The Definitive Article On Bands

What a misleading title!  Too bad, you’re here now.  I have been puzzling a bit today over the use of “The” in band names when it is not officially part of the band’s name.  The best example of this is “The Eagles”, whom I happened to listen to on my morning commute.  The band is really “Eagles”, but most everyone says, “The Eagles”.  You know.  This oddity was best summed up on a post on a forum that said something like,

If I say, “I love Eagles!”, someone might think that I liked large birds of prey that symbolize freedom in America.  But if I say, “Man, I fucking hate The Eagles!”, everybody knows exactly what I mean.

I thought I had found the answer in an article dealing with this specific topic, but I was unsatisfied with its conclusion.  I delved into my own music library for examples to see if I could make any sense of this.  Here’s a list of candidates from A through C:

  • Acoustic Alchemy
  • Alpha Rev
  • Art Of Noise
  • Blind Melon
  • Blue Man Group
  • Carpenters
  • Cheap Trick
  • Chicago
  • Creedence Clearwater Revival
  • Crowded House
  • Curved Air

This is actually a very good cross-sample, because there are a couple bands in here that are definitely preceded by “the” regularly: Art of Noise and Carpenters.  There’s some you would never consider preceding with “the”, like The Crowded House.  And there’s some that could go either way, like The Blue Man Group.

I thought I was onto something when I made my first hypothesis that you cannot use a definitive article if the first word of the band name is a modifier, like an adjective – Cheap Trick, Crowded House, Curved Air.  So, what kind of guideline is there for say, Art of Noise or Blue Man Group?  I got a hint from the band name Art of Noise – the “of”.  The Blue Man Group is The Group of Blue Man.  The Art of Noise is, well, The Art of Noise.  You couldn’t say The Air of Curved or The House of Crowded, right?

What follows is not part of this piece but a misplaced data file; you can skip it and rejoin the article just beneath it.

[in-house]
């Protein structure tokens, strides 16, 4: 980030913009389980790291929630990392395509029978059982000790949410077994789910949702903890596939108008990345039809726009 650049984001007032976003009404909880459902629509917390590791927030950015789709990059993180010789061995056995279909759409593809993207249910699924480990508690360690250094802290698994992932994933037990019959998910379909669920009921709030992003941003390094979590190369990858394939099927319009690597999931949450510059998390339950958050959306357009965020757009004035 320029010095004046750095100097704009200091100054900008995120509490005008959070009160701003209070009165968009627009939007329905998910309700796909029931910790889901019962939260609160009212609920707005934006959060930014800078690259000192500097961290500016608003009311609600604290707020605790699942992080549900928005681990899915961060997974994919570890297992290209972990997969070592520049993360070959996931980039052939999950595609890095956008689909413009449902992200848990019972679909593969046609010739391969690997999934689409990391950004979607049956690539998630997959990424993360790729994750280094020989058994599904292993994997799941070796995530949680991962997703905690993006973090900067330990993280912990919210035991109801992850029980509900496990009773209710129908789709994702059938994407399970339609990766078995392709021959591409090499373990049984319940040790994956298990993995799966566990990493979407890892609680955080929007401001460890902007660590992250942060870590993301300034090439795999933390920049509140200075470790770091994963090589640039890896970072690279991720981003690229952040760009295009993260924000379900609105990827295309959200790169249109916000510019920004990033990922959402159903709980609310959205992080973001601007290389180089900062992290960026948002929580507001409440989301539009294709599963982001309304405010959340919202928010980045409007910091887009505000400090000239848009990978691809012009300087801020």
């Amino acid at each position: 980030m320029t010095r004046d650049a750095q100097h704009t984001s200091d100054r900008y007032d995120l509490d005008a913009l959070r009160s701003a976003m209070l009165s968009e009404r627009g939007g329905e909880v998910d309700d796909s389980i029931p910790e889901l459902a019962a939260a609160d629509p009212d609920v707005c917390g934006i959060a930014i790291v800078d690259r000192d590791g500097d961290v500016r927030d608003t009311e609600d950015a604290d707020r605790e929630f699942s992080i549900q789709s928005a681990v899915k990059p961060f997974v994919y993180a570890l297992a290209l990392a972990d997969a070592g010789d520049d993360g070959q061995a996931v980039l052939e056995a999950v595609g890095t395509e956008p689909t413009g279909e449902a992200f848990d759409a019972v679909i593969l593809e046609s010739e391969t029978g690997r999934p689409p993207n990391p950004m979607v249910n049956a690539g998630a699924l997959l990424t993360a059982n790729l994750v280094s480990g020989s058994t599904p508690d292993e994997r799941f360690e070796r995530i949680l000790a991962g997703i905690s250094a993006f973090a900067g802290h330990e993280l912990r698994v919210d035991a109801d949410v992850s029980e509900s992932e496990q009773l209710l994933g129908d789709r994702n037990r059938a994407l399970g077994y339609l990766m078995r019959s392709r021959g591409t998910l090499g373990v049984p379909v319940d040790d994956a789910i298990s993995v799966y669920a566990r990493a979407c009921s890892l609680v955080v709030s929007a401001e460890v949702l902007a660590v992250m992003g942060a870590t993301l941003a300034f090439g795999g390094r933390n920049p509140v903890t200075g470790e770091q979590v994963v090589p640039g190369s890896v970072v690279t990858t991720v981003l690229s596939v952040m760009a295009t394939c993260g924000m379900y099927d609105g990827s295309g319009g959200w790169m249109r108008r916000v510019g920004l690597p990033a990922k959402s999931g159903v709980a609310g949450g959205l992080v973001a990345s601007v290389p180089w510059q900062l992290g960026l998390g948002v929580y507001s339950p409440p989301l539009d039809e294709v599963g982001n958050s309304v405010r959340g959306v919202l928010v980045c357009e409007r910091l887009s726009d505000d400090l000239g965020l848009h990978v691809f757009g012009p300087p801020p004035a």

Let’s find some more examples that may fit this “of” guideline.

  • Dixie Dregs
  • Electric Light Orchestra
  • Hearts of Space
  • Jefferson Airplane (mentioned in the article)
  • Little River Band

And some examples of the initial guideline where an adjective is the first word:

  • Daft Punk
  • Damn Yankees
  • Deep Purple
  • Diesel Boy
  • Dire Straits (also mentioned in the article)
  • Dream Theater
  • Fine Young Cannibals
  • Flying Colors

In this second list, you cannot interject “of”, where in the first list, you can.  Ok, the hypothesis is holding up reasonably well.  That leaves single-word band names like:  Buggles, Carpenters, Chicago, Devo, Dokken.  And also, we have to consider bands that do formally use “the” in their name like: The Cars, The Doors, The Outfield, The Police.

The article I found proposes that if the band name is a plural or collective term, “the” is used or is assumed.  That explains why we force ourselves to say “The Carpenters”, but not “The Chicago”.  However, it doesn’t account for cases like “The Nice” or “The Who” except to potentially argue that excluding the article results in a shitty, confusing name.  “I have tickets to Who tomorrow.  Nice is opening for them.”

So, I think I’ve satisfied myself as to when I can realistically prepend “the” to a band name even when the band does not explicitly do so themselves.  The exceptions to those guidelines, I’ll just have to chalk up to the bullshit of the English language.

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